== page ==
When building a dairy parlour, there are a variety of different materials you can use for walls. Humidity is a big factor due to water use in a dairy parlour. Good options for water resistance would be using concrete, tile, FRP, or Duramax PVC. Each material has its pros and cons, but they all aim to provide a stress-free and hygienic environment for the cows. In this article we will discuss the water resistance, installation, and maintenance of each material.
Maintenance and Hygiene
Bacteria and dirt can be a big issue to a dairy parlour. There has been a correlation with the cleanliness of the dairy facility, cleanliness of the cow, and levels of mastitis. Mastitis, or inflammation to the udders, can be spread through handlers, clothing, and equipment. It is important that the walls and floors are easy to maintain and clean. A smooth, cleanable, light colored surface is optimal for easy maintenance and hygiene.
- Concrete has a smooth surface and can withstand high pressure water hoses, however it is porous and can stain with dirt and bacteria.
- Tile has a smooth surface but gaps between each tile filled with grout.
- FRP (Fiber Reinforced Plastic) panels are commonly used in kitchens, restrooms, and offices, the sheet of FRP has a rough textured surface and rivets which may be susceptible to bacteria hiding between crevices.
- Duramax PVC (Polyvinyl Chloride) is light reflective and has a seamless surface that is easy to clean.
Installation and labor time can make a huge difference in overhead cost. The amount of work required depends on what material is used and if any time is needed for drying/layering. Each material has a different process that may require additional time or material.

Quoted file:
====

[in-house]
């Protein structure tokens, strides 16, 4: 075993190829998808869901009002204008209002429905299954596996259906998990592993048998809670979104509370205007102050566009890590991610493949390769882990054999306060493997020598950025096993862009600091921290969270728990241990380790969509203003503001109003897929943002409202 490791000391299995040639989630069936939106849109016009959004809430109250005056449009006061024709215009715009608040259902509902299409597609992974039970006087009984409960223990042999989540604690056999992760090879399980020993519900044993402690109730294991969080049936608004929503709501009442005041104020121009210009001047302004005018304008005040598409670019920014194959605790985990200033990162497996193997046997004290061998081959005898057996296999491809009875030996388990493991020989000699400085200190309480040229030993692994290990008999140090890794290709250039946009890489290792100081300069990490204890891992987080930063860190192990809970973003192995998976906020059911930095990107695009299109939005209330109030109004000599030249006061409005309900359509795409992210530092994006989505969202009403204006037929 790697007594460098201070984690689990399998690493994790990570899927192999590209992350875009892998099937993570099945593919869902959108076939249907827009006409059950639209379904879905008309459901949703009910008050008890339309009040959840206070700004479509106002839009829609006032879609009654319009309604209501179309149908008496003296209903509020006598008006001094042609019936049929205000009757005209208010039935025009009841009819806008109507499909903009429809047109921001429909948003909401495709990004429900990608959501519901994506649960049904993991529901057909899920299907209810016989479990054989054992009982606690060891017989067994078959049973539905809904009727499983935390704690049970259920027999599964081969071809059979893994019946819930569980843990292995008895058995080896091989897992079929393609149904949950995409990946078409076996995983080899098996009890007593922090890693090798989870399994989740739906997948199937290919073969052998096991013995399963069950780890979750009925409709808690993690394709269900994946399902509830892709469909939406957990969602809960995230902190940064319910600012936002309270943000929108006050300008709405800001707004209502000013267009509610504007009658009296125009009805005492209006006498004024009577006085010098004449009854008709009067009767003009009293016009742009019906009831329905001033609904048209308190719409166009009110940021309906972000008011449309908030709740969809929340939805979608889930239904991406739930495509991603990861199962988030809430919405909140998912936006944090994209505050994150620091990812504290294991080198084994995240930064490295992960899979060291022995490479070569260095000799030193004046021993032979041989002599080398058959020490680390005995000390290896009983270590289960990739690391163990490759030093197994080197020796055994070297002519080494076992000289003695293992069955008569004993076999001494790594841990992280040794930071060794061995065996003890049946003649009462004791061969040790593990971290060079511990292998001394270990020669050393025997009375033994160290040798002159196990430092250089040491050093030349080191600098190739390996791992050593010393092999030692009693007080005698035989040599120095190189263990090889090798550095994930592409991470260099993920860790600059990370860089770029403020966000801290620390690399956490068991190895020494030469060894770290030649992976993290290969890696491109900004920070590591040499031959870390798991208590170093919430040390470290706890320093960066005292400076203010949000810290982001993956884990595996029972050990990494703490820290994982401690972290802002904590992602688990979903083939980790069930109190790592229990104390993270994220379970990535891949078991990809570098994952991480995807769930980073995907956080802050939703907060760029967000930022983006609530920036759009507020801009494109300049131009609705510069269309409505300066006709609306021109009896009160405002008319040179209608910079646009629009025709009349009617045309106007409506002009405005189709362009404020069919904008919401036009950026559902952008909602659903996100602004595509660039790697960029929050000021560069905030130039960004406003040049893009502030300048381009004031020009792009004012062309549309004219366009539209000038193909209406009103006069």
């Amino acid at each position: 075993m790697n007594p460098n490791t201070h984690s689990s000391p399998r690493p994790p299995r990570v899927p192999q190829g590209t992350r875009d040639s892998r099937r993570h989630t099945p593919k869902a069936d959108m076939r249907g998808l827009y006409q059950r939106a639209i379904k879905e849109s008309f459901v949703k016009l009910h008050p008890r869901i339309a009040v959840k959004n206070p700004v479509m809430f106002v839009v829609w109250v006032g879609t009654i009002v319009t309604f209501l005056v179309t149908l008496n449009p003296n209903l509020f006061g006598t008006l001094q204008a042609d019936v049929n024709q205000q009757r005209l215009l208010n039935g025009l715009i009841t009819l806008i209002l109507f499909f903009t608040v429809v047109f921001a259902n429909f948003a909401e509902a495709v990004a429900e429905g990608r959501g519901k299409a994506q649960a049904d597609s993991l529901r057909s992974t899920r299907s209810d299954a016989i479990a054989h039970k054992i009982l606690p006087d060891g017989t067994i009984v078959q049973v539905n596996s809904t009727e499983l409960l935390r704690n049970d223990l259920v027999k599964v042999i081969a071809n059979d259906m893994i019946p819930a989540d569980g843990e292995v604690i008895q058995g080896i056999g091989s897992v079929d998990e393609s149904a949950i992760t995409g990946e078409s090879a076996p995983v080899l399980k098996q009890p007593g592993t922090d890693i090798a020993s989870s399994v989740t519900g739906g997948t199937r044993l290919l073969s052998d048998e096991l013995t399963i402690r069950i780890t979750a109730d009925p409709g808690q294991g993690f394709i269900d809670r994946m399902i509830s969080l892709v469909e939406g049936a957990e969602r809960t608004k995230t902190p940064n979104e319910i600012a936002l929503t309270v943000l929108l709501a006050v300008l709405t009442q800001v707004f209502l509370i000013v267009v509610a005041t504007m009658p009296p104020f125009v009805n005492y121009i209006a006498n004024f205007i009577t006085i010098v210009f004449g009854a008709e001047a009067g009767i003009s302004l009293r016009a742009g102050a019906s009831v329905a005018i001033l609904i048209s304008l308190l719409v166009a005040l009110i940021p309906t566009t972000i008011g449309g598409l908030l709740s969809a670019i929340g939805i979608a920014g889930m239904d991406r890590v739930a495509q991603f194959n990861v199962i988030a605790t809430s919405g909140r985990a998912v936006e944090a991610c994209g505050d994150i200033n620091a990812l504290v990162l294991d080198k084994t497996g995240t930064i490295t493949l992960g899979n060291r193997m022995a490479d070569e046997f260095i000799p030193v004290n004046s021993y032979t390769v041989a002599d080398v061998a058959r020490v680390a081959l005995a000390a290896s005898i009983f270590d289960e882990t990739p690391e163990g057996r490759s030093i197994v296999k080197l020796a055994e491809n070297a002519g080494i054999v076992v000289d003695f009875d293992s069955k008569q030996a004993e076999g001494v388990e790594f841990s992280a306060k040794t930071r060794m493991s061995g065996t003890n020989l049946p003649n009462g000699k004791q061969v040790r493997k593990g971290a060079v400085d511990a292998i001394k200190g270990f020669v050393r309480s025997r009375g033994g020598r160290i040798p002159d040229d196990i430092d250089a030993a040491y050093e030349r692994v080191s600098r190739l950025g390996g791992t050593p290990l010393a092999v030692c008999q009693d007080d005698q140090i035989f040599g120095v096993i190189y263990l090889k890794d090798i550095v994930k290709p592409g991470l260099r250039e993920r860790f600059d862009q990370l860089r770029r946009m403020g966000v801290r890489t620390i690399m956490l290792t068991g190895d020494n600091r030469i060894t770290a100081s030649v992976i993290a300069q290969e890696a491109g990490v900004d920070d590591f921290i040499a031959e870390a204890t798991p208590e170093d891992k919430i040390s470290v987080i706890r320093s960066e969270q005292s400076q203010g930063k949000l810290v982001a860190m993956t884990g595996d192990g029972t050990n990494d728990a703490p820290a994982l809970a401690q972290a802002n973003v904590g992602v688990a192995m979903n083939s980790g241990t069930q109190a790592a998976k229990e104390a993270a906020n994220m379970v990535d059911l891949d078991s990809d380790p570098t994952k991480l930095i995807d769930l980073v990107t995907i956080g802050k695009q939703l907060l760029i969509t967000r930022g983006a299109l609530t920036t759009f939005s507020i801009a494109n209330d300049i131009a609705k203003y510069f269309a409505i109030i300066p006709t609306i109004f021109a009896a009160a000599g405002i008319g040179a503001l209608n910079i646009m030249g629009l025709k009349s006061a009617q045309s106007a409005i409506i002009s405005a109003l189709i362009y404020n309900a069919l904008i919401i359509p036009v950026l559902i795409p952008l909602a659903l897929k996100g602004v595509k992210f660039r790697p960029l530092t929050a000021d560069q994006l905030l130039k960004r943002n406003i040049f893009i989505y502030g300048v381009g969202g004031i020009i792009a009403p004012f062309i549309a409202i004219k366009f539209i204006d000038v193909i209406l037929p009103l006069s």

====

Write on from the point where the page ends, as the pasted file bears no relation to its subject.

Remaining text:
- Concrete blocks do not have any footing so the height is a maximum of 4 feet. A long period of time is needed until the concrete hardens into full strength.
- Concrete slabs can be used by screwing or nailing to the stud walls. The panels would need a paint or tile finish which is an additional few days.
- Tile requires a concrete slab backing due to the wet environment. Adhesive is required on the slabs before placing each tile with spaces between. After 1-2 days the adhesive should dry and then grout is placed between each tile spacing. The grout should dry after 1 day and then grout sealant application.
- FRP Panels requires a backer and adhesive as well. After installing a non-wood backer, apply adhesive and FRP panels with spaces between each panel. Rivets should fasten the panels to the backer and apply trim on the spacing between each panel.
- Duramax PVC require screws to attached onto the wall studs. After applying the first panel, the second panel interlocks using the fasteners. Requires a silicone sealant between each panel to be extremely waterproof.
Water resistance is a crucial part of keeping a dairy facility clean and mold-free. Water-use, humidity, and an animal habitat are big factors in the environment of a farm. Some materials require sealant or non-wood backings to become completely water resistant.
- Concrete won’t allow water through but since it is porous, water vapor will penetrate. This shouldn’t be a problem as long as there is no wood behind the concrete.
- Tile completely waterproof if sealant is used on grout. However, if tile is cracked, water that enters grout cannot escape.
- Fiber Reinforced Plastic is very water resistant, as long as there is no wood backing, there should not be a problem.
- Duramax PVC is completely waterproof, water vapor cannot penetrate if a silicone sealant is used between panels.
Overall, there are many options for building materials used in a Dairy Parlour. Depending on the size, budget, and overall look, each material has its benefits. Pricing can be a big factor in deciding but don’t forget about practicality and maintenance. The building environment can affect the daily cleaning, cleanliness of cows, and overall milk production.